"Frankly, school-based health centers have been struggling with who pays," said Mr. Guernsey of the Colorado health department. "Health clinics are at risk of being shut out in the current health environment."
But, he added, if clinics can receive payments from managed-care organizations, their prospects for survival will improve.
On Capitol Hill
In Washington, leaders of both parties say that participation from private insurers like Kaiser will be important in efforts to improve access to health care for uninsured children.
President Clinton is likely to include in his upcoming budget a $750 million proposal for states to expand coverage of uninsured children through vouchers, tax credits, or other means.
In the Senate, Democratic plans call for spending an estimated $3 billion to $4 billion a year to increase the numbers of insured children, while Republicans are toying with the idea of redirecting money from the federal earned-income tax credit, which subsidizes the working poor.
A bill introduced late last year by Sens. Edward M. Kennedy and John Kerry, both Massachusetts Democrats, would offer federal vouchers to low- and moderate-income families for the purchase of insurance.
A separate bill, unveiled by Sen. Tom Daschle, D-S.D., would provide families with a refundable tax credit for the purchase of insurance. The amount of the credit would decrease on a sliding scale of annual family income.
But Republicans are leery of creating an expensive new federal program. An alternative approach favored by some Republicans would require families who receive an earned-income tax credit to spend a portion of it on health coverage for their children.
In a recent television interview, the Senate majority leader, Trent Lott of Mississippi, said "health affordability and accessibility" are high priorities for the GOP. But, in a reference to the massive health-care overhaul President Clinton proposed in his first term, Mr. Lott promised to battle efforts by Democrats to do piece by piece what they "couldn't get with one big government takeover of health care."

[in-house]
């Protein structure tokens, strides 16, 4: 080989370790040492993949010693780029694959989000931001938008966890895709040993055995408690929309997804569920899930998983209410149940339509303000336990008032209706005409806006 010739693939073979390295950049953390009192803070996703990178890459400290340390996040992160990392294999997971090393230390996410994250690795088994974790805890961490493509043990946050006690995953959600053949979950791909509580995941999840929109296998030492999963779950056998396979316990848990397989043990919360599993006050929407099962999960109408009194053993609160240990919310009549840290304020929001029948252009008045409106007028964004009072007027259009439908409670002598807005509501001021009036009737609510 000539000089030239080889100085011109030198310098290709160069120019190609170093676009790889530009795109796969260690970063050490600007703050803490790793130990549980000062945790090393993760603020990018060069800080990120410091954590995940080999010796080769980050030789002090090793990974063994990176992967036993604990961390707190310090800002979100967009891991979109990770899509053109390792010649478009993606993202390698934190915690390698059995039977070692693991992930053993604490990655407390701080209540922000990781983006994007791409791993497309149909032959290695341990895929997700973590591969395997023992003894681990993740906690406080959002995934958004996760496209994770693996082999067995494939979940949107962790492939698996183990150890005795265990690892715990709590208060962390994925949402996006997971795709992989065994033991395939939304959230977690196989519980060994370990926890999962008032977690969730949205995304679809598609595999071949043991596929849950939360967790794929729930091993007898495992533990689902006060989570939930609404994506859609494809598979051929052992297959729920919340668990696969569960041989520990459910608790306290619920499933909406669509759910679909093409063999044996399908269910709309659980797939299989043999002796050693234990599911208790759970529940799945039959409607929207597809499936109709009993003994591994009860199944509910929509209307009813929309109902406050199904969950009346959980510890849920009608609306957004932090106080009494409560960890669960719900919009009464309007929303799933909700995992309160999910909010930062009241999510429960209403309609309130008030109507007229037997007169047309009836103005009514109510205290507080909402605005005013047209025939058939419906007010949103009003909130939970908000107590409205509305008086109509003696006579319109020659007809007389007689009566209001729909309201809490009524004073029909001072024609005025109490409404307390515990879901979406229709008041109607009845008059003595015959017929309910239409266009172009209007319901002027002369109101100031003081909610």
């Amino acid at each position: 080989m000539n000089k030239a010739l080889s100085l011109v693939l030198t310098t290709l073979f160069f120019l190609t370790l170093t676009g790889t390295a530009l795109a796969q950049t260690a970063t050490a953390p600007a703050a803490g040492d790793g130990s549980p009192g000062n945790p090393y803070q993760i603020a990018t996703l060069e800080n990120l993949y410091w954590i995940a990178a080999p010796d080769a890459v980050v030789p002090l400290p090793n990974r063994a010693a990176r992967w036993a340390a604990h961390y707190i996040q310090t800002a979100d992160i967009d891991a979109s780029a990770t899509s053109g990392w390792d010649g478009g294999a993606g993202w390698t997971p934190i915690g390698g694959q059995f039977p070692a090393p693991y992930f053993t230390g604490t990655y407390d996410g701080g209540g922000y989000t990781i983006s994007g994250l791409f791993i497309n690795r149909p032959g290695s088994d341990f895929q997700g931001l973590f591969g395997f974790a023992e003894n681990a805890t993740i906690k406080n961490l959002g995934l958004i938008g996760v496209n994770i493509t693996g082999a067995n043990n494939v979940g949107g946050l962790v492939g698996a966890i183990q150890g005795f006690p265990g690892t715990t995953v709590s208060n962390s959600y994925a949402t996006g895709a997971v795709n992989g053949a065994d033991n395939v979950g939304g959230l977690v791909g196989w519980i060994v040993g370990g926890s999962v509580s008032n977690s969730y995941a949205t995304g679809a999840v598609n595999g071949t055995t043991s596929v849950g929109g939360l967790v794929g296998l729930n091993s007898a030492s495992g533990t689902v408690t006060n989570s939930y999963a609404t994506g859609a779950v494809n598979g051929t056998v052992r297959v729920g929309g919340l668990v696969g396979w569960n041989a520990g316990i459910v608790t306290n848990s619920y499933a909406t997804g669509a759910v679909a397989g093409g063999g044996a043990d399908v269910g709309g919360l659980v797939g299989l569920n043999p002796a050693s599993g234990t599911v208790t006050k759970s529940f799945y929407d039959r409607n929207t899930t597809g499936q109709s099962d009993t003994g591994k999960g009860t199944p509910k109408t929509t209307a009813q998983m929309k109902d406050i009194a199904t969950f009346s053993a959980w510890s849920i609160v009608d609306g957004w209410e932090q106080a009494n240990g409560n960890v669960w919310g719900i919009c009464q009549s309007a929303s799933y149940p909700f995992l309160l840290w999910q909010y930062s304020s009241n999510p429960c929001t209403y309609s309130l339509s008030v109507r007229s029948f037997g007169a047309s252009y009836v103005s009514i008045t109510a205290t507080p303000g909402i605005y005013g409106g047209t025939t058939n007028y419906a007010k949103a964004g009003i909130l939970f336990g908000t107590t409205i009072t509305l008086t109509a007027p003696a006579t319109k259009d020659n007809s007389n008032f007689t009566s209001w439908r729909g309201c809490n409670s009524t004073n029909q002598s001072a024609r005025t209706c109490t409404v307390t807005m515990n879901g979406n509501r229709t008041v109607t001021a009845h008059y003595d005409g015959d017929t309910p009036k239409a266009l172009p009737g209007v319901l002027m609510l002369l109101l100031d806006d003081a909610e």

With Republicans controlling both houses of Congress, the fate of any bill aimed at expanding federal spending on health coverage is at best uncertain.
"A lot of people are saying it is not going anywhere, but there's a lot of talk around the issue," said Anne Rossier Markus, a research associate at George Washington University's Center for Health Policy Research in Washington.
Many states, meanwhile, have taken steps to expand coverage of uninsured children. Several have created publicly funded insurance programs targeted at children from low-income families.
Others have built on existing programs, including Medicaid, to bring coverage to more children. At least 15 states, according to the Center for Health Policy Research, have expanded eligibility for Medicaid. Fourteen states offer subsidies to families for the purchase of health insurance, an approach similar to the one Senate Democrats are pushing. Last year, Florida, Massachusetts, and New York expanded their children-only insurance programs.
Also, 24 states have encouraged private organizations like Kaiser Permanente to offer children-only insurance policies to needy families, mostly at private expense.
Betty Pepin, the director of school health clinics for the 8,000-student Adams County District 14, hailed the Colorado experiment.
"It's great for the kids to get a comprehensive package many of the families couldn't dream about having," she said. "We've been taking care of the children of the working poor for many years. Now we're getting paid for it."